Saturday, November 6, 2010

The king of the world will raise us up, to live again forever


This homily was NOT an easy one for me to write. If I had kept it to the aspects of heaven it would have been much easier for me to write. In fact it would have been a real joy. However, I believed I had to be faithful to what the Catholic Church teaches and to what I believe is the teaching of Jesus himself. This meant I had to include the reality of hell. I know some friends of mine who are not Christians are likely to see this homily and that they may be offended. They may disagree with Christian teaching on heaven, and maybe see it as a fairy tale or wishful thinking, but at least most of them will not find it offensive.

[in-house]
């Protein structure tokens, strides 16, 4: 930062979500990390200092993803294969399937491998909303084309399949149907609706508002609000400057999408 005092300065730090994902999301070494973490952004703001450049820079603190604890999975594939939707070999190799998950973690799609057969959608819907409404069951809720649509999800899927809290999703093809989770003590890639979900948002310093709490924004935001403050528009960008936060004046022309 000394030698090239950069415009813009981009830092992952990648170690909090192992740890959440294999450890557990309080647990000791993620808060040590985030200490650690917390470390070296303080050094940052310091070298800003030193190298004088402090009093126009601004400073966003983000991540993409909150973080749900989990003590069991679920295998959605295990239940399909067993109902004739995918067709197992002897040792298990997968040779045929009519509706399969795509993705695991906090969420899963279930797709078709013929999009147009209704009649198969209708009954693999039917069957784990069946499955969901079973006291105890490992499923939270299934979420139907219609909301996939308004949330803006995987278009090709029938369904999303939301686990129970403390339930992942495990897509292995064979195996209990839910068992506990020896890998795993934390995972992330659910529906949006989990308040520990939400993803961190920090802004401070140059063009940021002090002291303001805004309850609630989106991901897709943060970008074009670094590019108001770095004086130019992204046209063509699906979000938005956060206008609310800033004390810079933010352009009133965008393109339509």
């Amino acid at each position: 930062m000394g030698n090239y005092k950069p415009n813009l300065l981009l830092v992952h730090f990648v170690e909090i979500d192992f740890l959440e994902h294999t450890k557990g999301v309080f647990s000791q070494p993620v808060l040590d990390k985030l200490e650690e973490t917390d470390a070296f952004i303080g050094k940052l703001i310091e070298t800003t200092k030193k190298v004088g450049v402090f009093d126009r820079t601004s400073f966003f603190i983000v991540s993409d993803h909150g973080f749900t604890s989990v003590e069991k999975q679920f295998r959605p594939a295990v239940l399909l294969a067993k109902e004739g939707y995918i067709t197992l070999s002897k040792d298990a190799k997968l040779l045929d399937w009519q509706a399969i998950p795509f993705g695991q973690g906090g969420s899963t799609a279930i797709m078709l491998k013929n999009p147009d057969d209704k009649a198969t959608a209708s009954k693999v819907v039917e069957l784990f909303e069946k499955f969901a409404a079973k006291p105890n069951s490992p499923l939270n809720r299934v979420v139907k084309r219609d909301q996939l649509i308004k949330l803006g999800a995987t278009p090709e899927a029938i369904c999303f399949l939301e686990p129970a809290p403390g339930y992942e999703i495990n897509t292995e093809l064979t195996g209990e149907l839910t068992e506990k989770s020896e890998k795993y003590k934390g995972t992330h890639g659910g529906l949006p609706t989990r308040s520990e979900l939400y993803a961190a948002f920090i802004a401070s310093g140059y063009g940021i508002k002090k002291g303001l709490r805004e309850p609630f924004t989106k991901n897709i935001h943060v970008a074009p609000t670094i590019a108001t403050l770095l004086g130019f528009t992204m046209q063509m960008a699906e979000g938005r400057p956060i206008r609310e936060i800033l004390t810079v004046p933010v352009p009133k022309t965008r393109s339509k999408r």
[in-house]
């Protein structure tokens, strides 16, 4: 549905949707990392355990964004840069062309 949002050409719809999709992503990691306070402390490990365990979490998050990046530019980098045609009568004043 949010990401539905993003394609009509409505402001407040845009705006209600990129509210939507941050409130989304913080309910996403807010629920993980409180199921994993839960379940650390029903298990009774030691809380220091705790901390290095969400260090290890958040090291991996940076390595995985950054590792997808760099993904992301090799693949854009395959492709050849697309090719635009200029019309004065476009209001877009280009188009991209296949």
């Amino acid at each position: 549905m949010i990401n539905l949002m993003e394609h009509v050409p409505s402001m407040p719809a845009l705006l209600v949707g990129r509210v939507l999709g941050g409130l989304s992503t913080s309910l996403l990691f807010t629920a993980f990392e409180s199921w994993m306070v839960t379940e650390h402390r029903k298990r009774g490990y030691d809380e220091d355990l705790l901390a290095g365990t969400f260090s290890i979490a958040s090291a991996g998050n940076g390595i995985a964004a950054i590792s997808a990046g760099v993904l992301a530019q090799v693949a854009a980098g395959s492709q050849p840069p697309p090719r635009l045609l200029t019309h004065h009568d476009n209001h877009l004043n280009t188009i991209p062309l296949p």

But the idea of hell can be offensive and seem repugnant. Indeed even some Christians may find this teaching offensive, though Jesus very clearly spoke and taught about the reality of hell. All I can do is stress that I do not believe God is a vindictive tyrant looking to send people to hell. The Catechism of the Catholic Church puts it this way "God predestines no one to go to hell; for this a willful turning away from God (a mortal sin) is necessary, and persistence in it until the end' [1037]. According to Catholic teaching, for a sin to be mortal it not only has to concern a serious or 'grave' matter but it also has to be committed with "full knowledge and deliberate consent"  [1857].